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Because He Didn't

Count Us Out






Heart woes ground Eagle

Forward from Pershing hopes to play for EMU despite defibrillator implanted in chest

The Detroit News (5 Nov 2007) STORY written By Eric Lacy

YPSILANTI — Once the plane touched down in Dallas and Eastern Michigan basketball coach Charles Ramsey switched on his cell phone he knew something wasn’t right. There were numerous messages waiting.Word traveled quickly that prize recruit Marvin Skipper nearly died while undergoing medical tests on his heart.

     In fact, Skipper’s heart stopped beating and it took quick intervention by doctors at Children’s Hospital in Detroit to save his life on this July day. It was the second time in less than six months Skipper’s heart had stopped while undergoing tests to evaluate abnormal heart rhythms.

“The news scared the daylights out of me,” said Ramsey, now in his third season with the Eagles.

Skipper underwent surgery to implant a cell-phone sized defibrillator in his chest, which would shock his heart if it should stop again.

It’s uncertain if Skipper will ever play again. Skipper likes his chances, even though he’s currently not allowed to even work out.

“It not over until God says it’s over,” said Skipper, a 6-foot-9 forward from Detroit Pershing. “There’s a possibility that I’ll play again. I’m going to take it as that.”

       His mother, Adrain Caldwell, also remains positive. It was Caldwell who pushed for the defibrillator, despite some resistance from her son.

“Basketball means everything to Marvin,” Caldwell said. “I always tell him to have a Plan B. But I miss his playing days and I know he does, too. He’s a smart kid. He can still make millions (if he doesn’t play as a career) by using his brain.”

Ramsey, who began evaluating Skipper as an eighth-grader, is taking a wait-and-see approach.

Upon hearing about Skipper’s status, Ramsey sought advice from mentor Oliver Purnell, the coach at Clemson who had a player die during the season several years ago while at Dayton.

     Purnell advised Ramsey to err on the side of caution because he admitted to having recurring nightmares about the loss.

“I’ll be honest with you, Marvin might not ever suit up again,” Ramsey said. “Playing basketball is not the most important thing. The most important thing is that 40 or 50 years from now, Marvin is still around and has a great college education.” Warning signs

Signs of Skipper’s heart problems were noticeable in 10th grade, after a series of dizzy spells that caused him to pass out in practice.

But it wasn’t until last December, when spells came more often, that doctors thought it necessary to have Skipper undergo extensive stress tests.

Skipper missed weeks of his senior cause of his health. That didn’t worry Ramsey too much, though, because Skipper finished the season strong.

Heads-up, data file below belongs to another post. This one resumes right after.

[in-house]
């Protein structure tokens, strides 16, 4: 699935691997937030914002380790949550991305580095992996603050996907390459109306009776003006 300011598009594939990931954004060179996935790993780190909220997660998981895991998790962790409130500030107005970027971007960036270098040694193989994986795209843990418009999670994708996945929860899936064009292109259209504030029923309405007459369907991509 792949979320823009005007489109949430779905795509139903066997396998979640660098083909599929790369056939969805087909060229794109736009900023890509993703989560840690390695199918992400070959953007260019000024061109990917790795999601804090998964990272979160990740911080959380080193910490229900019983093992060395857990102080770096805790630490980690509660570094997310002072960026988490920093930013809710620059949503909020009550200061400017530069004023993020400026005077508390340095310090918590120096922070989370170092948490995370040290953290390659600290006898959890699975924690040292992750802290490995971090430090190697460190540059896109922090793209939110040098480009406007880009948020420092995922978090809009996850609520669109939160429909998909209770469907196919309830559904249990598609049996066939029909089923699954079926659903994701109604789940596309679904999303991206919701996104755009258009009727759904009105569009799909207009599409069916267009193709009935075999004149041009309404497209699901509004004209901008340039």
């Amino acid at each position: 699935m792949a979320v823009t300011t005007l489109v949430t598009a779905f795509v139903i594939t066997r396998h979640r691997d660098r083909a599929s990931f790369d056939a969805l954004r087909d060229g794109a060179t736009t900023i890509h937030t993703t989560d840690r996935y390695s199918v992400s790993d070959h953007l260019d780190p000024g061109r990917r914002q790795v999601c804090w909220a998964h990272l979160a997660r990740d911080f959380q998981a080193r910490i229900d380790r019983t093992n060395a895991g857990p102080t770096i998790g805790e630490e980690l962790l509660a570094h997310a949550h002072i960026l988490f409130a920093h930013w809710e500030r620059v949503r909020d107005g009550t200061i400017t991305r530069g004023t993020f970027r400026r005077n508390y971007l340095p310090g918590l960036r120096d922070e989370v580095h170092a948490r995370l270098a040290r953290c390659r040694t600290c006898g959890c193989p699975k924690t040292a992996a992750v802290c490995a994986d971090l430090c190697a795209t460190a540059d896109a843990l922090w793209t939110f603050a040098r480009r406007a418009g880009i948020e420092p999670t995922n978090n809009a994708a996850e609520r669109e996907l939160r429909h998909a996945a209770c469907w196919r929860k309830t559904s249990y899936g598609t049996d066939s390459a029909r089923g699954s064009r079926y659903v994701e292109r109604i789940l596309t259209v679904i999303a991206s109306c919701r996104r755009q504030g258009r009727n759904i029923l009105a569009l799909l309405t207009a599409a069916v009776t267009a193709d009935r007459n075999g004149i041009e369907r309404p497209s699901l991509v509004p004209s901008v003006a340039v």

“We thought everything was great,” Ramsey said. “Then, later, taking the news about the defibrillator, I thought, ‘Wow, defibrillators are usually what you hear elderly people having.”While in a holding pattern, Skipper is trying to make the most of his time. He has numerous roles with the team: a manager, mentor and teammate. “I just want to still be a part of the team,” Skipper said. 






   Skipper’s presence is valued and treated like any other player, hence the locker that still bears his name.Former Pershing teammate Will Cooper, also a freshman at Eastern, continues to be amazed at the resolve and patience his friend demonstrates in the face of adversity. Everyone seems to listen, especially knowing Skipper’s desire to get back on the court.


   “For me, if I’m not doing so about season six be- well or feeling so good on the court, I just look at him and say to myself, ‘Man, I could be in his position,’ ” Cooper said. “So I try to go as hard all the time. Seeing him makes me push myself a little harder.” Challenging background. Growing up in a single-parent home on Detroit’s east side, near Six Mile and I-75, Skipper was often the man of the house in a rough neighborhood. In fact, in 2005, the family experienced a slew of bad incidents.


   A dead body, one believed to be a female prostitute, was found in the backyard of their home and there was arson to a home next door, Caldwell said.“Most of us in this family haven’t had anything easy,” said Caldwell, who has since moved to Warren. “Marvin was always a real tough kid and protector, so I’m sure the types of experiences he’s had has helped him cope with everything.”


   Ramsey sees the impact Skipper has made on the team and is impressed with how other players took a proactive approach when it was certain one of the prize freshmen couldn’t play this season. “Sometimes, because of this, I just think, ‘Wow, things happen for different reasons and different ways,’ ” Ramsey said “It’s been a lesson in mortality for this team: Tomorrow isn’t necessarily a promise.” You can reach Eric Lacy at

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Meet The Team


Ms. Adrain is the mother of Marvin and is also a Detroit native. She believes that YAB is a vision of Marvin’s that he is making come to life. Her goal is to help make this organization be the best that it can be for the future of our youths.


Kanesha was born and raised in Detroit and is considered to be a passionate social justice advocate. She has a Bachelor’s in social work with a specialization in Child Welfare from Eastern Michigan University and is pursuing a Master’s in Counseling Education- School Counseling at Wayne State University.


Craig is a go-getter in his community. He has experience with motivating and educating the youth throughout his hometown, Detroit. Craig has degree in political science and is currently working towards a degree in Human Resource Development.

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